Last May, I reported on my sabbatical project, which is a musical theater composition based on the writings of Julian of Norwich. This month, I’d like to introduce you to a member of my family who, like Julian, has chosen to live most of her life as a cloistered nun (albeit in a convent rather than a cell).
My mother’s cousin, Joan Schiefen, grew up in Appleton, Wisconsin, and showed an early talent for art. Encouraged by a high school mentor, she attended the school of the Art Institute of Chicago, and later studied with the famous Mexican muralist David Alfaro Siqueiro. She was on the verge of a successful career in graphic design when a friend suggested she spend the spring semester in Rome, studying the plethora of art that is around every corner in that city. The year was 1959.
Though she was raised Catholic, she did not have any childhood ambition to join a religious order. Everything changed that spring in Rome. She felt a shift in her life’s ambitions during the season of Lent. The singular event was an Easter Vigil service she attended in the crypt of St. Peter’s Basilica. As she prepared to receive communion, she felt the strong and loving presence of God flow through her. The following Tuesday, she met with the parish priest at Santa Susanna, the traditional home for American Catholics in Rome, who gave her some advice as to how to proceed with this new calling. Within six months, she entered the convent of the Poor Clares of Perpetual Adoration in Cleveland, Ohio. She has been there ever since, with the name of Sister Mary Thomas (or, as we call her, SMT).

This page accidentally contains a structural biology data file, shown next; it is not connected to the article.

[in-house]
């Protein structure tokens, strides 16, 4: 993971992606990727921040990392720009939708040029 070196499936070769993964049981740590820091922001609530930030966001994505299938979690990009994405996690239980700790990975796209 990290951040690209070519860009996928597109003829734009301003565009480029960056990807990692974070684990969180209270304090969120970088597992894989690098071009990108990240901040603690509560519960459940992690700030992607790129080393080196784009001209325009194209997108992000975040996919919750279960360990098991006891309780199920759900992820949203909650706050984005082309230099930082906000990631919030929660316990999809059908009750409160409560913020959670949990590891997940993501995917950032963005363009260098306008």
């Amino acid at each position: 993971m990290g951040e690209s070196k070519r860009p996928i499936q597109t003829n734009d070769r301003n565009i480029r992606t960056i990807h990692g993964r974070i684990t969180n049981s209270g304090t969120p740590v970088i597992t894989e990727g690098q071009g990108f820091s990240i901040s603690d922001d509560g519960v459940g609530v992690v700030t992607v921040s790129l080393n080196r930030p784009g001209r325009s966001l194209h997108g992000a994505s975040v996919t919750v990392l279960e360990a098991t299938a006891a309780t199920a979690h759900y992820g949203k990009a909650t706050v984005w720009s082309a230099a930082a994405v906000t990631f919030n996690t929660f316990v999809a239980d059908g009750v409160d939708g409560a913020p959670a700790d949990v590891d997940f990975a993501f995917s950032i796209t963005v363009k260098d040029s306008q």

After several years of devotion to her new life of prayer, SMT returned to making art in the early 1970s. Since then, she has produced a steady stream of large oil paintings, most of them commissioned for Catholic parishes throughout the country. (The modest commission fees help the convent pay its bills.) During most of her time in the convent, she has maintained the demanding schedule of the order (they pray in one or two hour shifts throughout the day and night, in addition to several daily Divine services and masses) in addition to making art. For the past 15 years or so, her work at the order has focused more specifically on art. In this way, hers is a modern example of the ancient tradition of monastic or conventual art.
Her most recently completed project is also her masterwork: a 16’ x 30’ mural titled “Our Lady of the Blessed Sacrament and the Communion of Saints.” She worked on the piece for ten years, with no assistance whatsoever. Because of the size of the canvas, the only place suitable was the floor of an upstairs chapel in the church, where the canvas was nailed to the floor. She thus did most of the work on her knees, in the traditional pose of prayer.
Whenever I talk to SMT, she tells me how lucky she feels to have found her true calling, and how happy she has been at the convent. She has not one ounce of regret, and her daily life of art and devotion continue to bring her joy and fulfillment.
As I did in a chapel talk a few years ago, I will leave you with this comforting thought: in downtown Cleveland, amidst the hustle and bustle of big city life, a small group of nuns are praying. They pray for the world, for the church, and for any particular prayer requests that are given to them. They don’t make a fuss, they don’t ask for money or recognition, they just pray. At any time of day or night, one of the sisters is praying over a list of people with needs. When she finishes, another sister will take her place and pray over that list again. And during the daylight hours, one of the sisters is bringing beautiful art into the world—not for money or fame, but for the glory of God. Perhaps, as Julian of Norwich so famously wrote, “All shall be well, and all shall be well, and all manner of thing shall be well.”